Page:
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M-Net Idols crisis: a case study of relying on technology

M-Net’s decision to opt for a recount of the South African Idols vote after it found that many SMS votes cast before the cut-off time were possibly not counted is an example of just how critical reliable, real-time technology is in every aspect of modern life. GRAHAM BRAUM, country manager of Idols sponsor Acer South Africa, says he is still happy with the company’s involvement, and that the incident highlights both the pitfalls and benefits of relying on real-time technology.

Graham Braum:

M-Net’s announcement that a vast number of votes were unaccounted for after last Sunday’s (May 3) Idols finale shows that technology is not yet completely fail-proof, as dependent as we have become on it in our day to day lives.

Sasha Lee Davids from Atlantis was initially announced as the winner, but M-Net decided to make her joint winner with Jason Hartman following the recount when it emerged that the delivery of many SMS messages possibly sent before the cut-off time was delayed.

Of course, without SMS voting, counting audience votes for contestants in this show would be expensive and time-consuming, perhaps prohibitively so, Without technologies that allow for real-time audience participation, reality shows such as Idols would be nowhere near as compelling as they are.

This year’s Idols also highlighted just how easy it easy for the contestants and producers of the show to stay in touch with the fans, thanks to technologies like cell phones and the Web.

Acer Africa is one of the sponsors for the fifth season of M-Net’s Idols. The company offered up a range of its latest netbooks and notebooks as prizes for the aspiring musicians as well as for the television viewers who are voting for them.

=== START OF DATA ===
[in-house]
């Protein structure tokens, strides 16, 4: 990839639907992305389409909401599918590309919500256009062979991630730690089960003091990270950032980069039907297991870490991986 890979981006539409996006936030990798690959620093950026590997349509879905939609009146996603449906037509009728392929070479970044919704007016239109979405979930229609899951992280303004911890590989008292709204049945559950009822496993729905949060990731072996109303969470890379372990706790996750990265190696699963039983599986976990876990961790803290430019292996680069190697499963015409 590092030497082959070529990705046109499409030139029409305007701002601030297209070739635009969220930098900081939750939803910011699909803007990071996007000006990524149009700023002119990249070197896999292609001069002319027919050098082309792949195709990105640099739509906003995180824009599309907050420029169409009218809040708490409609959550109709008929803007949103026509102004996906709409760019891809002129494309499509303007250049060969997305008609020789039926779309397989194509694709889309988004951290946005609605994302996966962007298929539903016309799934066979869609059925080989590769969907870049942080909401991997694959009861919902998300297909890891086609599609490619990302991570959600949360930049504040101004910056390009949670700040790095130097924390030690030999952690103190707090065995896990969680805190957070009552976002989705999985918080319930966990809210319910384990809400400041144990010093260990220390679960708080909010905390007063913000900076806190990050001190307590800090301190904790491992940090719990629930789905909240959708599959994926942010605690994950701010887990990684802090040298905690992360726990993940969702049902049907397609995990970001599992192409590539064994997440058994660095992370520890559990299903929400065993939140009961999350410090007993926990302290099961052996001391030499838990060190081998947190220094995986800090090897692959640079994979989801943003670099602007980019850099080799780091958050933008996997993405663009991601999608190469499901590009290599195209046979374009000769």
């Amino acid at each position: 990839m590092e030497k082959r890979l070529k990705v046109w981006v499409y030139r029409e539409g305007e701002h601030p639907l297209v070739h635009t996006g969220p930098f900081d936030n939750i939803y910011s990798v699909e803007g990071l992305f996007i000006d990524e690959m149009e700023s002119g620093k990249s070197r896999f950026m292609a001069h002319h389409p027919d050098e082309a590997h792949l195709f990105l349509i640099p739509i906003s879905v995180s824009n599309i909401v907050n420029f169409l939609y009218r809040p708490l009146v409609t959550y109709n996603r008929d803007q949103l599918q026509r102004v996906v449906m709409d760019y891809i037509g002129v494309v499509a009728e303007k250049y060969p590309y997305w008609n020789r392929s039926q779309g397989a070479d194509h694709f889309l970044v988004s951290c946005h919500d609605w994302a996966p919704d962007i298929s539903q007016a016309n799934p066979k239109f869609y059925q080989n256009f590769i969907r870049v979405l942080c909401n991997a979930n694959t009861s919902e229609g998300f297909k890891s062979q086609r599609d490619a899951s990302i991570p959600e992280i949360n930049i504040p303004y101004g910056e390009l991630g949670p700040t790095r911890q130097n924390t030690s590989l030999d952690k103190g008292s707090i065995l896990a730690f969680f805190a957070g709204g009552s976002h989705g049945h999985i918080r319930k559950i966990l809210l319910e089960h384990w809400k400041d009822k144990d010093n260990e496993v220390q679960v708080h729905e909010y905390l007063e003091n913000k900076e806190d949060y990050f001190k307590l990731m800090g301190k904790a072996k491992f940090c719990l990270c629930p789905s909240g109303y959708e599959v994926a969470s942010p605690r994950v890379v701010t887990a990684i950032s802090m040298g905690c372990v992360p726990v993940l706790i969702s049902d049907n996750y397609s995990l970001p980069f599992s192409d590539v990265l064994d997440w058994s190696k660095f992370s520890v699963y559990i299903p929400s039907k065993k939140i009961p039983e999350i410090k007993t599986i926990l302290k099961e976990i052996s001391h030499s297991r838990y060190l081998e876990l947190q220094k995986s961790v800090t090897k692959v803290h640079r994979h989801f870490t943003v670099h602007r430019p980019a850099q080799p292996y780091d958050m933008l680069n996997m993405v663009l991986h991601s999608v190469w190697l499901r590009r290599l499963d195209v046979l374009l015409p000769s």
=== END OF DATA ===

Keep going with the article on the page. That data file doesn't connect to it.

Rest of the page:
Acer planned to give the winner crowned as South Africa’s Idol of the year a brand new 18.4″ Gem Stone Blue Acer Aspire 8930 notebook, a high-end machine designed for demanding entertainment and multimedia applications. This prize is valued at R37 000. Following M-Net’s decision to crown Jason Hartman and Sasha Lee Davids as joint winners, Acer South Africa will give them each one of these notebooks.

Jason and Sasha Lee will be able to use this beast of a notebook to manage business affairs, edit videos and mix songs quickly and easily, and watch high-definition content during downtime.

This technology brought a whole new level of interactivity to the show, bringing fans and contestants closer together. It’s a perfect example of the sort of connected world we live in where information and people are always just a wireless connection away from us.

Acer also gave away 12 Acer Aspire One netbooks over the duration of the show to viewers who voted for their favourite idols. In addition, Acer offered four Acer Aspire 5735 entertainment notebooks to four lucky Idols fans.

The 10 finalists in the show have already each received an Acer Aspire One netbook, a compact device with an 8.9″” form factor that will allow them to stay in touch with their fans wherever they are. The Acer Aspire One netbooks feature integrated 3G connectivity and webcams, enabling the Idols finalists to engage with their fans through blog posts, video chat and other online tools wherever they may be.

We were very happy with the outcome of this show – it was the perfect vehicle to showcase how our empowering technology simplifies and enhances the lives of our customers. Being part of M-Net Idols was really great for the Acer brand.

M-Net have released the following statement about the event:

M-Net and FremantleMedia, the format owners, have agreed that both Sasha Lee Davids and Jason Hartman are declared winners.